The story of a Great Discovery
Outline of the section: How Dr. Von Peckzely, of Budapest, Hungary, discovered Nature's records in the eye, quite by accident, when a boy ten years of age.
Dr. Von Peckzely, of Budapest, Hungary, discovered Nature's records in the eye, quite by accident, when a boy ten years of age.
Playing one day in the garden at his home, he caught an owl. While struggling with the bird, he broke one of its limbs. Gazing straight into the owl's large, bright eyes, he noticed, at the moment when the bone snapped, the appearance of a black spot in the lower central region of the iris, which area he later found to correspond to the location of the broken leg.
The boy put a splint on the broken limb and kept the owl as a pet. As the fracture healed, he noticed that the black spot in the iris became overdrawn by a white film and surrounded by a white border (denoting the formation of scar tissues in the broken bone).
This incident made a lasting impression on the mind of the future doctor. It often recurred to him in later years. From further observations he gained the conviction that abnormal physical conditions are portrayed in the eyes.
As a student, Von Peckzely became involved in the revolutionary movement of 1848 and was put in prison as an agitator and ringleader. During his confinement he had plenty of time and leisure to pursue his favorite theory, and he became more and more convinced of the importance of his discovery. After his release he entered upon the study of medicine, in order to develop his important discoveries and to confirm them more fully in the operating and dissecting rooms. He had himself enrolled as an interne in the surgical wards of the college hospital. Here he had ample opportunity to observe the eyes of patients before and after accidents and operations, and in that manner he was enabled to elaborate the first accurate Chart of the Eye.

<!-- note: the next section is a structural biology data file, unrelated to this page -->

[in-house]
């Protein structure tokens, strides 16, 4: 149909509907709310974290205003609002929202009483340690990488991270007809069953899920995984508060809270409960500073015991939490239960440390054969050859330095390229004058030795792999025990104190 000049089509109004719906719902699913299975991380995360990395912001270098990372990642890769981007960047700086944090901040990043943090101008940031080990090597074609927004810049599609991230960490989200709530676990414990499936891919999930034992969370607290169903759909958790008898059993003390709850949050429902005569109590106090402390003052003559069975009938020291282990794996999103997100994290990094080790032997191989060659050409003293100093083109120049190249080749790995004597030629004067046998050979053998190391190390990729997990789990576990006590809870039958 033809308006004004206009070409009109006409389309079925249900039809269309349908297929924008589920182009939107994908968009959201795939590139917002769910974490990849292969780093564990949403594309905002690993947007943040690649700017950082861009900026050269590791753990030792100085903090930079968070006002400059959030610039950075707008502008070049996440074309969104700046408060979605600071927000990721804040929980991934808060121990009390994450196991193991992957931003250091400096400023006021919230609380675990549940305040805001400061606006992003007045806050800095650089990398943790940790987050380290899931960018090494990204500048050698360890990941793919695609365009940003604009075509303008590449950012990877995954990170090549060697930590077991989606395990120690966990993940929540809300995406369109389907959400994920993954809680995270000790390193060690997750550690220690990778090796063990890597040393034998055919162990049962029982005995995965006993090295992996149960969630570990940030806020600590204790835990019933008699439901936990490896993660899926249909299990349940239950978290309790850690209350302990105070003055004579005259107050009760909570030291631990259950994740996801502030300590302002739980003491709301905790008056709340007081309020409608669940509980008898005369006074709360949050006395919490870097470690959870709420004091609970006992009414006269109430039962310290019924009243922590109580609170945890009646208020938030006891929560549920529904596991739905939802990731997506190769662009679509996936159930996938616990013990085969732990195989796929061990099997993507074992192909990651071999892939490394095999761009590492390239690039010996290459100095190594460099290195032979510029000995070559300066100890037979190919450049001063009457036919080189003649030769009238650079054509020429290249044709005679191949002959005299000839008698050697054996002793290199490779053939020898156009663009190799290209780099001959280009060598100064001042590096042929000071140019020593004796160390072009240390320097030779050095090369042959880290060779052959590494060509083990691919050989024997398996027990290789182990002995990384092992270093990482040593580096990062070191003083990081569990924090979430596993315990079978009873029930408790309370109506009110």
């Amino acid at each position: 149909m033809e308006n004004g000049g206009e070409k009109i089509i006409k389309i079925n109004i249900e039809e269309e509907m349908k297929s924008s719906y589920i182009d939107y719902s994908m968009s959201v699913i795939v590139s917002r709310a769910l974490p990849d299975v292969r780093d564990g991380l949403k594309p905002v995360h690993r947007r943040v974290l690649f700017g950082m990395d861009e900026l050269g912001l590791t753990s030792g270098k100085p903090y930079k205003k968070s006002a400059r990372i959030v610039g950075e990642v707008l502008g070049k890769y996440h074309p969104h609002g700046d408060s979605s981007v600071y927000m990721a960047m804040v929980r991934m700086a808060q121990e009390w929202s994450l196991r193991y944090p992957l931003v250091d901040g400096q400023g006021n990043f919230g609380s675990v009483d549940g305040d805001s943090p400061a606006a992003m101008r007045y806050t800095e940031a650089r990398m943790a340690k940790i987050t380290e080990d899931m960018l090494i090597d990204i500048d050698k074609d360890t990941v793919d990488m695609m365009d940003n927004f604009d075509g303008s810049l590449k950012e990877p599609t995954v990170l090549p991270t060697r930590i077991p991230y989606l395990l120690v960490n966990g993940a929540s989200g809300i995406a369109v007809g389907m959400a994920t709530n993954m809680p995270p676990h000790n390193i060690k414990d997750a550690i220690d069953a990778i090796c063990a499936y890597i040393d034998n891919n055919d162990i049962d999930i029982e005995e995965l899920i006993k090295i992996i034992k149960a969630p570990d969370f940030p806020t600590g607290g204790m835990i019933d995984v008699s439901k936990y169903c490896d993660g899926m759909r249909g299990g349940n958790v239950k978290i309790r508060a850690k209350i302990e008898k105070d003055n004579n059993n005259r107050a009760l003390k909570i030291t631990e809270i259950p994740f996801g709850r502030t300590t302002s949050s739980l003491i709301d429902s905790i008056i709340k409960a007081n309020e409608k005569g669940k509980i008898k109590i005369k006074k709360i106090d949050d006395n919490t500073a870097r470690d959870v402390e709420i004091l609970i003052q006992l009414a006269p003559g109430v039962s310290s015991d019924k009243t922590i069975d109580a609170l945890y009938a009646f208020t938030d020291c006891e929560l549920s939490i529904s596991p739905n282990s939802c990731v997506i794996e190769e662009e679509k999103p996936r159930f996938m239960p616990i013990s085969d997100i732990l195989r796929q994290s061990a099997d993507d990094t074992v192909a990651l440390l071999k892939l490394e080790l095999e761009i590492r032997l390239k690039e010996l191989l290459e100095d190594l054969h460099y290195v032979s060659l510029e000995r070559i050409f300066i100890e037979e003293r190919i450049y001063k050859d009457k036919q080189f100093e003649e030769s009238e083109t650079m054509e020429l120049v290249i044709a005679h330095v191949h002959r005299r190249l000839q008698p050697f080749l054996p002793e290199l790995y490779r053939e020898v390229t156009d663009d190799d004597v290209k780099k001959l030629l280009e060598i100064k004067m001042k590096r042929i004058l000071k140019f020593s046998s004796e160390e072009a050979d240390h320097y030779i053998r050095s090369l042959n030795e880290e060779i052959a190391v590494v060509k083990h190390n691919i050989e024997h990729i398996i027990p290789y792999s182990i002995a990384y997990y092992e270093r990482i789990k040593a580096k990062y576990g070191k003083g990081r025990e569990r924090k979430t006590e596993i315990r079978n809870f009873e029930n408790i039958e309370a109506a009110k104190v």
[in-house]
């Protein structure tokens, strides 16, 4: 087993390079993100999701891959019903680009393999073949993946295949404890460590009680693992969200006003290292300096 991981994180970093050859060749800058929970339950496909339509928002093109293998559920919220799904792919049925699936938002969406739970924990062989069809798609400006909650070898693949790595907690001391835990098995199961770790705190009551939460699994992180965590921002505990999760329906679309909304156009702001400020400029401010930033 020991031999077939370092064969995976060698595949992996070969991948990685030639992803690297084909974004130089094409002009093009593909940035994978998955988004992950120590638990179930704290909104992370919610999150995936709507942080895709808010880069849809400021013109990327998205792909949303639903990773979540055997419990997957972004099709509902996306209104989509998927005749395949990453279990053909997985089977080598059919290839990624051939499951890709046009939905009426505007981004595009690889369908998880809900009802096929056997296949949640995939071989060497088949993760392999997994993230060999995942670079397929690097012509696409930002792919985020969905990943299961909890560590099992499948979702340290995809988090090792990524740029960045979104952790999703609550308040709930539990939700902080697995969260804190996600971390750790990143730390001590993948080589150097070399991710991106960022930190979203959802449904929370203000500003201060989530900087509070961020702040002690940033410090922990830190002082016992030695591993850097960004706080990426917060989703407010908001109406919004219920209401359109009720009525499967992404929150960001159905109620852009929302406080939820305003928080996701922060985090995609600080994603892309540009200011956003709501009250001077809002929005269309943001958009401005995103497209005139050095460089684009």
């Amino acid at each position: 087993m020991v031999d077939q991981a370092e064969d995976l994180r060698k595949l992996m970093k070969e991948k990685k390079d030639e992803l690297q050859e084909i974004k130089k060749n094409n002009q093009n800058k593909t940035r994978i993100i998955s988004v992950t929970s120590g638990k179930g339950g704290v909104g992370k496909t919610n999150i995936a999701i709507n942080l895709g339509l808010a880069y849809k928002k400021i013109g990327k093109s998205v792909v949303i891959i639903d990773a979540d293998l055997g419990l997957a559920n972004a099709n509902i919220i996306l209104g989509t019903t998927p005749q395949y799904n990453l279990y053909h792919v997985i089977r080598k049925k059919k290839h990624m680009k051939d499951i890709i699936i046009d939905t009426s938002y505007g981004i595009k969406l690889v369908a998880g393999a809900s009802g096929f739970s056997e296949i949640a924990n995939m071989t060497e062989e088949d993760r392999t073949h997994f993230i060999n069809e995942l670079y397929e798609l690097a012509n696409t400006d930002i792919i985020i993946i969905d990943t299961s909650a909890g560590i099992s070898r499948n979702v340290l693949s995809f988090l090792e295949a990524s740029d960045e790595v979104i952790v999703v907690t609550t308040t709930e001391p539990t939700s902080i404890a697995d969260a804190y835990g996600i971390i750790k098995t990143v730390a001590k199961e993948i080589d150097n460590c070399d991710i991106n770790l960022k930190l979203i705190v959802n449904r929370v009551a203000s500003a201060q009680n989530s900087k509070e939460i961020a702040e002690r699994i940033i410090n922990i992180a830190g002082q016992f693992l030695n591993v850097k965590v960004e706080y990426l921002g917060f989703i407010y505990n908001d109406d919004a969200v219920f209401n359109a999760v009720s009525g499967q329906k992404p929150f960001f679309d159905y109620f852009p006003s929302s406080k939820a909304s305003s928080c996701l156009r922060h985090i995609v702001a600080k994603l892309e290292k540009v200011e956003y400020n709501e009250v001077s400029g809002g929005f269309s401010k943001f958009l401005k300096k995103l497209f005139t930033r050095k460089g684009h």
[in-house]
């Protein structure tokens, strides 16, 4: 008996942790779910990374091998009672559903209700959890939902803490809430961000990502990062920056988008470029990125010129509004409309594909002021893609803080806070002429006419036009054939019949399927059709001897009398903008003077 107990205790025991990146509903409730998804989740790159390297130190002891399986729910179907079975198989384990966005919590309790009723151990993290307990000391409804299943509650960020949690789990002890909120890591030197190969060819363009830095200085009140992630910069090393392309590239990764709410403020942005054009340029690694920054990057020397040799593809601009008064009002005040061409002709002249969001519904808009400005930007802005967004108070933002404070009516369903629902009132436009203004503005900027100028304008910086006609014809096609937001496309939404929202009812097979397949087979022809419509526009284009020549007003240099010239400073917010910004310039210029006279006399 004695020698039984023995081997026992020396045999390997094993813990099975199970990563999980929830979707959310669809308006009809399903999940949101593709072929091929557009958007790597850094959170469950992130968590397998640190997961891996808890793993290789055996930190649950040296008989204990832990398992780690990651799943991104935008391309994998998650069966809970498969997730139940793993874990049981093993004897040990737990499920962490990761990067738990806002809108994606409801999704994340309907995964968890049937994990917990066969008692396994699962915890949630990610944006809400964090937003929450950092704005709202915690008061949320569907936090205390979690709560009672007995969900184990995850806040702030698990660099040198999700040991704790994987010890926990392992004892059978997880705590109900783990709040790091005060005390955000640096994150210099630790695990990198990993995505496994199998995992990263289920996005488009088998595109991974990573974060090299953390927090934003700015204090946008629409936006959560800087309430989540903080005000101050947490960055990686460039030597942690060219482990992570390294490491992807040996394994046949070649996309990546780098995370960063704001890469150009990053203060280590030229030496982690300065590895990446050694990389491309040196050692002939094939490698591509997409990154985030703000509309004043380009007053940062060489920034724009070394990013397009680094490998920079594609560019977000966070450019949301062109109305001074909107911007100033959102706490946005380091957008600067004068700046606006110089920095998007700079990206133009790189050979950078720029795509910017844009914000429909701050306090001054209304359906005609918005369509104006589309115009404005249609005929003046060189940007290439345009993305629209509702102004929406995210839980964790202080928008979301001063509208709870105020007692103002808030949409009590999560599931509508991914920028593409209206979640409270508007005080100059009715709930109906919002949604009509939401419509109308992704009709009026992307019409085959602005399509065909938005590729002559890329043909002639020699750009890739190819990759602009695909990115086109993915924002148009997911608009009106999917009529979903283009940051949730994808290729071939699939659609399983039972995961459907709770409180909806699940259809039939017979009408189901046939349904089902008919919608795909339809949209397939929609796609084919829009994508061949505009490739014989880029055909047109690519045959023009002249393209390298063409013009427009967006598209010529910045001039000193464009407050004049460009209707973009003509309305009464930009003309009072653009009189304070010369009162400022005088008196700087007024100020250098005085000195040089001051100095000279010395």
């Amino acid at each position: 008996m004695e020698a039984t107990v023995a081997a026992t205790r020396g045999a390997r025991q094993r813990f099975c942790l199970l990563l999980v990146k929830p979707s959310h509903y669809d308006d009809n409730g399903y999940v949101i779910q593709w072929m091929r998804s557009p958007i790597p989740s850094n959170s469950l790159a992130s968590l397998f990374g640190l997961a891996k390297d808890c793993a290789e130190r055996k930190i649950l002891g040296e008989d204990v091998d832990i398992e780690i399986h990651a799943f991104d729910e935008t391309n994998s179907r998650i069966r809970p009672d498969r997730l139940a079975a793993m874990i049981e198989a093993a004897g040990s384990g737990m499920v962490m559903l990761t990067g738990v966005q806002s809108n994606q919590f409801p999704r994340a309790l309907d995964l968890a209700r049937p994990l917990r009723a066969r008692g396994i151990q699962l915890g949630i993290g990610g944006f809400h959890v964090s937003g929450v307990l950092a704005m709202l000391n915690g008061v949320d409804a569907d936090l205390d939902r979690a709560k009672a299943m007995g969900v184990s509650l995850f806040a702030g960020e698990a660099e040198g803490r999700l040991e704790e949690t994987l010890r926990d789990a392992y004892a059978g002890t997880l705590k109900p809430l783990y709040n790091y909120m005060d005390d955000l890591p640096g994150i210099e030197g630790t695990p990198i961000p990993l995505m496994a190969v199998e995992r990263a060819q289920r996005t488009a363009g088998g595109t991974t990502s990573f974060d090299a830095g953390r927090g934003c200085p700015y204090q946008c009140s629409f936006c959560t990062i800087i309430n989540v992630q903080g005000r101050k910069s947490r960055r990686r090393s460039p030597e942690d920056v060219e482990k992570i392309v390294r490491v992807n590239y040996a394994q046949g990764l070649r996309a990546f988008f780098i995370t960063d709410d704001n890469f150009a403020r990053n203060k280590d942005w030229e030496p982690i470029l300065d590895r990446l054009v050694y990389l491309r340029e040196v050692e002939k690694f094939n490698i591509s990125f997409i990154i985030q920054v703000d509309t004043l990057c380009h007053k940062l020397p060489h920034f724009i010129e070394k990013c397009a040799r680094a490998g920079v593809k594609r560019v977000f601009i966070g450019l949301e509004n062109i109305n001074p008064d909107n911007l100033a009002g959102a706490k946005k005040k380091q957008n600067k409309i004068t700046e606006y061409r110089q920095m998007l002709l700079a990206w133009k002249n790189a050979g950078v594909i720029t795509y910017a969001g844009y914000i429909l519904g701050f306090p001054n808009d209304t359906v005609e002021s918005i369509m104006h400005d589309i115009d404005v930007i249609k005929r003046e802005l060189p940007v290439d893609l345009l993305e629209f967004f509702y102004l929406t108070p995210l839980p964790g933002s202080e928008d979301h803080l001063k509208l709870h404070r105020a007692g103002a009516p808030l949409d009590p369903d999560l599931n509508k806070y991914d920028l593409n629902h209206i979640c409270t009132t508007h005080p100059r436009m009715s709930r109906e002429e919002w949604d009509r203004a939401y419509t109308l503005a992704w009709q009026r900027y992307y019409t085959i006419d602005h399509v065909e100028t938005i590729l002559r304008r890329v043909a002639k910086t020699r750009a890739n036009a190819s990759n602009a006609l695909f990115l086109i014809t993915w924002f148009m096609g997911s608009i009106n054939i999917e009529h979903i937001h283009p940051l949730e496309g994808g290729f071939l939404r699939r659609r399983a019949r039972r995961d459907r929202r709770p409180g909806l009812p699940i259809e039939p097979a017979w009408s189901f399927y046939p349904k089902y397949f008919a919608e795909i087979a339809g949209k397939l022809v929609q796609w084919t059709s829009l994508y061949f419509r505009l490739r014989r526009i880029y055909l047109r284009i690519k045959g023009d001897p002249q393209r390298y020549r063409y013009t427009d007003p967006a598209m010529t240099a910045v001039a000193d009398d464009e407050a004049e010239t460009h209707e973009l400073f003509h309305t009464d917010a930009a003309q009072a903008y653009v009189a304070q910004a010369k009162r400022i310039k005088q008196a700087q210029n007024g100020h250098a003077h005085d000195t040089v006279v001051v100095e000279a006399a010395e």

Since Von Peckzely gave his discoveries to the world, many well known scientists and conscientious observers in Austria, Germany, Sweden and in this country have devoted their lives to the perfection of this wonderful science. Foremost among the followers of Von Peckzely in Europe was the Rev. Niels Liljequist, a Swedish clergyman, who, for many years, has made Iridology his life work. He perfected Peckzely's chart of the iris and was the first one to describe signs of drug poisoning. He had suffered terribly from most of the symptoms of quinin poisoning (chronic cinchonism) ever since he had taken large quantities of the drug in early life. After he became acquainted with iridiagnosis he discovered the connection between the yellow discoloration in his eyes and the chronic quinin poisoning. This led him to study the relationship of other color pigments to various forms of drug poisoning, such as iodism, mercurialism, bromism, arsenical poisoning, etc.
In Germany Dr. Thiel and Pastor Felke made valuable contributions to Iridology, and became famous diagnosticians and Nature Cure physicians.